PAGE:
“Prior to 1911, if workers were injured on the job in the course of their employment, they had to sue their employers in a court of law to attempt recovery of any lost wages or the cost of their medical treatment,” says Robert Sprague, regional underwriting manager for workers’ compensation at Westfield Insurance. “In other words, they had to prove that their injuries were the direct result of their employers’ negligence.”
Smart Business spoke with Sprague about the history and the purpose of workers’ compensation and about how to prevent workers’ compensation claims.
Why did injured employees have little chance of receiving compensation before 1911?
At this point in the Industrial Revolution, there was little chance that rank-and-file workers would have the financial resources to take on their employer in a court of law. If injured employees did make it to court, their employers received protection from five common-law obligations and three defenses. These obligations and defenses insulated them from losing any potential suit by an injured employee.
Workers injured and unable to return to gainful employment, as well as dependents of fatally injured workers, had little opportunity to recoup financially. These workers and their families often became challenges to the charitable infrastructure of society at large. Additionally, common law at the turn of the century held that only the employee could sue for damages. That meant if employees died or were too injured to personally sue, their spouses and dependent children had no recourse.
What legislative changes brought about the current workers’ compensation system?
Several states attempted to address this inequity after the turn of the century. But it was not until Wisconsin succeeded in 1911 that workers’ compensation insurance became an equitable solution to assisting the legitimately injured worker. Wisconsin’s legislation truly empowered injured employees because it defeated the employers’ comfortable common-law defenses and exposed the employers’ assets if they declined to purchase workers’ compensation insurance. By 1934, almost all state jurisdictions had some form of workers’ compensation protection.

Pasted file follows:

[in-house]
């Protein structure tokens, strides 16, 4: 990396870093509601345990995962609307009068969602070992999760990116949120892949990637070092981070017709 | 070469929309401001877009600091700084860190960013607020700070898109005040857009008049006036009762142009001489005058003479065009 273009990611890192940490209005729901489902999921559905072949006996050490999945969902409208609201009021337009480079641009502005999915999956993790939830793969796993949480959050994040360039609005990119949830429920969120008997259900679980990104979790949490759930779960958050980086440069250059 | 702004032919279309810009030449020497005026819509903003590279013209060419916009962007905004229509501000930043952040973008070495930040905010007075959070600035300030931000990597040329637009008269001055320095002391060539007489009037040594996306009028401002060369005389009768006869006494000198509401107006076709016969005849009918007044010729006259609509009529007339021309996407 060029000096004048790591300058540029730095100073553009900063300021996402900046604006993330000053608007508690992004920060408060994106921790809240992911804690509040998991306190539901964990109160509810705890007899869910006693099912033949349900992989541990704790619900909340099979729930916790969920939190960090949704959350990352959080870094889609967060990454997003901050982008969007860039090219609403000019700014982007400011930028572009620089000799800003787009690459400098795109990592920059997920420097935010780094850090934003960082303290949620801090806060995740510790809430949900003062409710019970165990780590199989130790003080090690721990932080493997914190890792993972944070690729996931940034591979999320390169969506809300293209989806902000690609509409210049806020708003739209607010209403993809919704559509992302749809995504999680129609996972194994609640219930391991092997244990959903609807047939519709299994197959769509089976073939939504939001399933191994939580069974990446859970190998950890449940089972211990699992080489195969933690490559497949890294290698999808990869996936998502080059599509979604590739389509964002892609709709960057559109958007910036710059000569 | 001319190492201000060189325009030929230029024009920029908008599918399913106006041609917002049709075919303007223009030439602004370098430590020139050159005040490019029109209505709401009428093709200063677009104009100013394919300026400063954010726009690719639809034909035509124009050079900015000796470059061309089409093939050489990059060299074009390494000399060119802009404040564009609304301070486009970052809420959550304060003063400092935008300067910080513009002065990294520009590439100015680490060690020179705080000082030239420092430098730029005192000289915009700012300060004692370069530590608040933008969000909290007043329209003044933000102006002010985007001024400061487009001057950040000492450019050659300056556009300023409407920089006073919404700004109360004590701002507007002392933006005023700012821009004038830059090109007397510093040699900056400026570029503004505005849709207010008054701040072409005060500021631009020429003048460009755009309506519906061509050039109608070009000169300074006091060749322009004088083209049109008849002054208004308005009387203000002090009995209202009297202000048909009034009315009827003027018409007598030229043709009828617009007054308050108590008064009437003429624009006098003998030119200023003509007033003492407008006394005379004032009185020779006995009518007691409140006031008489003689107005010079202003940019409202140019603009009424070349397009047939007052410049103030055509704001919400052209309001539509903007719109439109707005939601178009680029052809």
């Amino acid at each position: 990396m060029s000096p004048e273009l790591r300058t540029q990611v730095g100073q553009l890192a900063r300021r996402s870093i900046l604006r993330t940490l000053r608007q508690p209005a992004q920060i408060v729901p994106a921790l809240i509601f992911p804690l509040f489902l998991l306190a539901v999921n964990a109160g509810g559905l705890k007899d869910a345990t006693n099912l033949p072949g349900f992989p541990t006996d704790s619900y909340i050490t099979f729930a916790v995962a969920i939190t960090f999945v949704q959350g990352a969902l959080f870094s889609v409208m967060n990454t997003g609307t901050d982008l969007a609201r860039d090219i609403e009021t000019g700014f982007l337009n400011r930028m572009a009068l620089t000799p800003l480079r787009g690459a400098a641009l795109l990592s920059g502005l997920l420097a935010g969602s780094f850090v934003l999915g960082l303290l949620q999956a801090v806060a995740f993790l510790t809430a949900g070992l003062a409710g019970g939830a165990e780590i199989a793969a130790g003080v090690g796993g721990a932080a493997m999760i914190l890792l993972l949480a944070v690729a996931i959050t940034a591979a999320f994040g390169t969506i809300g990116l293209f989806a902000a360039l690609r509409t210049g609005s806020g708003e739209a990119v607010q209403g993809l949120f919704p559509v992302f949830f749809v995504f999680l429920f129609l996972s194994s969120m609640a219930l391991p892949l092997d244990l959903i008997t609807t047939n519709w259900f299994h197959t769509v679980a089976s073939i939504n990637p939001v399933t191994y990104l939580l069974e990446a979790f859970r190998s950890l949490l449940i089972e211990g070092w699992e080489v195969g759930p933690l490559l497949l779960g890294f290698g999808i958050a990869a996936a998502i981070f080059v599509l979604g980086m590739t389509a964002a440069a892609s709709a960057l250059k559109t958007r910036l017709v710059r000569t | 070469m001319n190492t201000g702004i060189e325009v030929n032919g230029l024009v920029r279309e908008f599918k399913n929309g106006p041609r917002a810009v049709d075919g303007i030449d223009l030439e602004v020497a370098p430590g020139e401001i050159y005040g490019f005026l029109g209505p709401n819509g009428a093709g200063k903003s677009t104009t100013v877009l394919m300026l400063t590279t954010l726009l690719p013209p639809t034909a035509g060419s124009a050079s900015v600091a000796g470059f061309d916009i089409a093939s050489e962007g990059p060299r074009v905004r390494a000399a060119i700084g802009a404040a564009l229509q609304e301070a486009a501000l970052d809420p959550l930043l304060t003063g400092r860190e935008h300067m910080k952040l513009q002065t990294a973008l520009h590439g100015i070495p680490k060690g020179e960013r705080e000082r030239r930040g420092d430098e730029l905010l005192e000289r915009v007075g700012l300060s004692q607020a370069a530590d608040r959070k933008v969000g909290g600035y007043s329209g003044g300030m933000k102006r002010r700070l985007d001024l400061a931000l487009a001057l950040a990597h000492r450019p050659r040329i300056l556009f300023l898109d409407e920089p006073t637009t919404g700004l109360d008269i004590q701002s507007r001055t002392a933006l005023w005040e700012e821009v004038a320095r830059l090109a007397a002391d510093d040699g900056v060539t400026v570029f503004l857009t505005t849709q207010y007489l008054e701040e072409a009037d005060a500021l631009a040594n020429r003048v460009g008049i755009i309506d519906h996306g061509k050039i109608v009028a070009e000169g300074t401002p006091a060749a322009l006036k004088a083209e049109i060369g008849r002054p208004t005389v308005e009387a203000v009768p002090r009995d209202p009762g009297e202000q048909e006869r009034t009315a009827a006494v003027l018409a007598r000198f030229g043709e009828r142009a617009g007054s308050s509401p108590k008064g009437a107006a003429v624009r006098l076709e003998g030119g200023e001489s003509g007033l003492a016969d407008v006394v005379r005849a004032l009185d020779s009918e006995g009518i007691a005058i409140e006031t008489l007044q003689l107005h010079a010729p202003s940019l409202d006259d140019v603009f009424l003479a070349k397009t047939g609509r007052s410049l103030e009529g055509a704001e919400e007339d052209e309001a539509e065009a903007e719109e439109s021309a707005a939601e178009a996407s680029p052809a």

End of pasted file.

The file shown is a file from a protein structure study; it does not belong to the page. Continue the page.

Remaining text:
What are the basic components of workers’ compensation?
- Provide benefits to victims of job-related injuries or to their dependents, regardless of fault
- Reduce payment of fees to lawyers and witnesses
- Provide a single remedy by reducing court delays and costs associated with litigation
- Relieve the potential for burden on government or social agencies that might need to take care of the uncompensated injured worker
- Promote employer safety and rehabilitation programs for the work force
- Study accident cause and prevention
- Reduce the number of accidents and injuries
What is the most important element of workers’ compensation?
Above all else, the intent of workers’ compensation insurance is to be a no-fault system. This insures that employers will promptly pay medical expenses of injured employees and replace an equitable portion of their lost wages without any court action. This also limits employees to workers’ compensation as the exclusive remedy for incidents, even against negligent employers.
How does prevention of workers’ compensation claims benefit companies?
After an accident, valued employees may not be able to perform at the same level that they performed at before an injury. People who can no longer run the machines, drive the trucks, construct the buildings, answer the phones, or conduct the mission of the enterprise as they did before an injury, will always influence the bottom-line result. The ability of the business to prevent claims, or mitigate the severity of the personnel disruption, will help companies perform better than competitors who cannot or will not address the safety of their workplace environments.
ROBERT S. SPRAGUE is regional underwriting manager for Workers’ Compensation. Reach him at (800) 243-0210 x8386 or firstname.lastname@example.org. In business for more than 158 years, Westfield Insurance provides commercial and personal insurance services to customers in 17 states. Represented by leading independent insurance agencies, the product we offer is peace of mind and our promise of protection is supported by a commitment to service excellence. For more information, visit www.westfieldinsurance.com.